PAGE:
In 1904, war broke out between the Empire of Russia and the Empire of Japan. Both countries were fighting for dominance in Manchuria (now part of northern China) and Korea. It wasn’t long, however, before heavy losses on both sides and the economic impact of the war in both countries led Japan to ask President Theodore Roosevelt to negotiate a peace treaty. Because August 1905 was the month chosen for the summit, Roosevelt picked Portsmouth, N.H., as the location for the negotiations, as it would be much cooler than sweltering Washington D.C. The resulting Treaty of Portsmouth was signed in September of 1905, the first international treaty to be signed in the United States, and Roosevelt won the Nobel Peace Prize for his efforts in 1906.
Historians believe that the hospitality of the residents of Portsmouth and surrounding areas played a significant informal role in creating an atmosphere that made the settlement possible. When the Russian and Japanese diplomats came to Portsmouth, both groups were entertained by some of the city’s most prominent citizens. One of them was Portsmouth’s most eminent doctor, a noted expert on hospital design who’d served as a surgeon during the Civil War.
Dr. Arthur Heffenger acquired his Portsmouth home a few years after the Civil War and some 35 years later, entertained the visiting Russian diplomats there. One of them later wrote: “In the evening we went to a party at Dr. Heffenger’s, an old resident of this place. The young people danced, some of them sat about the garden and flirted, everywhere there was genuine gaiety and simplicity. I especially liked the terms that existed between the young men and the girls—much freedom of manner and familiarity, perhaps even too much.”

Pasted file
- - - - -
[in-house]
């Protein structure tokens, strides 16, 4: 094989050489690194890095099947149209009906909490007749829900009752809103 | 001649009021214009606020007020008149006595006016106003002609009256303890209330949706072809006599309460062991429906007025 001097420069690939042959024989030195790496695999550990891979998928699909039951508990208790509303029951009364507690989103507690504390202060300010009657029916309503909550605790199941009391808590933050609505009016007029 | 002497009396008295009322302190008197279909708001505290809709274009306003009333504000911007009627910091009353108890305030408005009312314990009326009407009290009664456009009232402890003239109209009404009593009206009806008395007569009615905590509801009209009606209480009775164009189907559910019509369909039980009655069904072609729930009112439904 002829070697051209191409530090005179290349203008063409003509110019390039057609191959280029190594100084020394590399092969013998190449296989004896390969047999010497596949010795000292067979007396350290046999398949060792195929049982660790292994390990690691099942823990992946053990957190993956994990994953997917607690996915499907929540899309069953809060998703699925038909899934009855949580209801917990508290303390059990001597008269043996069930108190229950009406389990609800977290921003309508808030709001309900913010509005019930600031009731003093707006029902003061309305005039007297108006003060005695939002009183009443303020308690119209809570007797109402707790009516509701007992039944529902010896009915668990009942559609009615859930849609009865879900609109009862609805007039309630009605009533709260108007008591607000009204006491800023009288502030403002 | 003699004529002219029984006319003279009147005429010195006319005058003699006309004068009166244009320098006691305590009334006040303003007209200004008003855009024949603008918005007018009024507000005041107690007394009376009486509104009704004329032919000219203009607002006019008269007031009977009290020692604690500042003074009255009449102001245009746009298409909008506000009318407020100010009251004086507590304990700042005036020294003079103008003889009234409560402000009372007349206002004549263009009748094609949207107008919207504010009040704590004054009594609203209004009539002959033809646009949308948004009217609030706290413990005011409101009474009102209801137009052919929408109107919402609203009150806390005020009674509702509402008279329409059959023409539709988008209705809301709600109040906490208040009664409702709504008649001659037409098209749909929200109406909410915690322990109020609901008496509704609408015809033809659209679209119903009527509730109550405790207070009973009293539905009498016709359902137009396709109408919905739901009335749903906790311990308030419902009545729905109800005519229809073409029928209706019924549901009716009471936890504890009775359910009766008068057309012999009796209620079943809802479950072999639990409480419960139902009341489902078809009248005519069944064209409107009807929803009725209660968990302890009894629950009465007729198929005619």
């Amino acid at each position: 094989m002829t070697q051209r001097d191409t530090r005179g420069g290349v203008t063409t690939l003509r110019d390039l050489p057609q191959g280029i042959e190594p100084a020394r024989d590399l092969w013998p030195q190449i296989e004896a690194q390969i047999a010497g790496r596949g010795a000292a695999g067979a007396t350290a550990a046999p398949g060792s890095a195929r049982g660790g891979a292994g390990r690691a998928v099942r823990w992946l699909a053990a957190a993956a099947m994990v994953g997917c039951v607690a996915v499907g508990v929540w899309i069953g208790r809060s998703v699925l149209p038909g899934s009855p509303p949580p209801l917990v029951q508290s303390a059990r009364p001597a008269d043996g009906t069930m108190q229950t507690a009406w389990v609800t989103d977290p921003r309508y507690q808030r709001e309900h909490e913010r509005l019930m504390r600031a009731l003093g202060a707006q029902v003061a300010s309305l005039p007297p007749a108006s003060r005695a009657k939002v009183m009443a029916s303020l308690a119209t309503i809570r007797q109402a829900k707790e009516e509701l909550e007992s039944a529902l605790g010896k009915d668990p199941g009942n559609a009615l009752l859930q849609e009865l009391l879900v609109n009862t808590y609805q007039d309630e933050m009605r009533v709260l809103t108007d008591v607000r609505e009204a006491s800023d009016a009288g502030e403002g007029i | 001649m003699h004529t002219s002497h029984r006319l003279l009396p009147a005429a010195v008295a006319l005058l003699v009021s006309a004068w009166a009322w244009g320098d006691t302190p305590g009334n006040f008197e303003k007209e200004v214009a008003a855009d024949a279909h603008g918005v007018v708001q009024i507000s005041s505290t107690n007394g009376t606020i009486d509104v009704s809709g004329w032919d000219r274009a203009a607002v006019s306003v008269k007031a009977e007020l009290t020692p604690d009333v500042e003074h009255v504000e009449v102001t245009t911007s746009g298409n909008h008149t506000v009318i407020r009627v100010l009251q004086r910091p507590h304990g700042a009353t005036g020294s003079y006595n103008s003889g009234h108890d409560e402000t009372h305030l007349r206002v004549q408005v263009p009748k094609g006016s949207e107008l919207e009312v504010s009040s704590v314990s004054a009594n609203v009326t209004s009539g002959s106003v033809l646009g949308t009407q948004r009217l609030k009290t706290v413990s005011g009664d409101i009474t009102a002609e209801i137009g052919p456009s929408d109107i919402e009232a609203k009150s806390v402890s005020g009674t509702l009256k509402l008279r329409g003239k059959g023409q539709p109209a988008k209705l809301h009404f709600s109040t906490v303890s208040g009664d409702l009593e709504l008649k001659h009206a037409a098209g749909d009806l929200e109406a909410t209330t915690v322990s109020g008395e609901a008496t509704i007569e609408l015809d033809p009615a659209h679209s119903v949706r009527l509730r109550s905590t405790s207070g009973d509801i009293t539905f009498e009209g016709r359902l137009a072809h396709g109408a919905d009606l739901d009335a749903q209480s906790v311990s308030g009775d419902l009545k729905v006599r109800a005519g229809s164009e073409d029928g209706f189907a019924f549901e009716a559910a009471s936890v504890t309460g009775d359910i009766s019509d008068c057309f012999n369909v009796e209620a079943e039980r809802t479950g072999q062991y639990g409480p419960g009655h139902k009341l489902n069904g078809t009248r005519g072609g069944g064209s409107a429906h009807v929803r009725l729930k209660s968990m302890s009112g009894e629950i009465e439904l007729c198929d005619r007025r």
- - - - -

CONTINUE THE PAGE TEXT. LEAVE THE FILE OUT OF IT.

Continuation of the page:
Today, Heffenger’s house and garden, which dates back to 1804 and is now known as the Pickering-Heffenger House (after the good doctor and its first owner), is available for purchase. The six-bedroom, four-bathroom, 7,823-square-foot home, set on 0.4 of an acre of land, was recently listed for $3.89 million by Tony Jalbert with Tate & Foss Sotheby’s International Realty.
Much of the grandeur of the 1905 era remains in the house today, especially in the elaborate woodwork of the public rooms: quadruple crown moldings, marble mantels and opulent staircases. The rest of the commodious home includes many fireplaces, nooks and crannies, and lots of fantastic built-ins. Little of the past remains in the thoroughly modern kitchen that sports wide-planked cherry floors, granite countertops and multiples of each appliance.
Dr. Heffenger was a noted sportsman; old photos of him in the Portsmouth Athanaeum show him mounted on his favorite horse, and there are photos of his prize-winning foxhounds. The stables he built to house his steeds and hounds have been converted to apartments, two one-bedroom units and one two-bedroom unit, all with ample parking.
The property is just steps away from downtown Portsmouth, New Hampshire’s oldest city and still a tourist draw because of its quaint authenticity. Given its size and charm, the home would make a fabulous historic inn or B&B, while the apartments could be also used as short term vacation rentals. Indeed, the sellers have already thought of that: there’s a license in place to convert the house to an inn.
Along with its unique legacy, plenty of potential exists to make new history with this fantastic old house.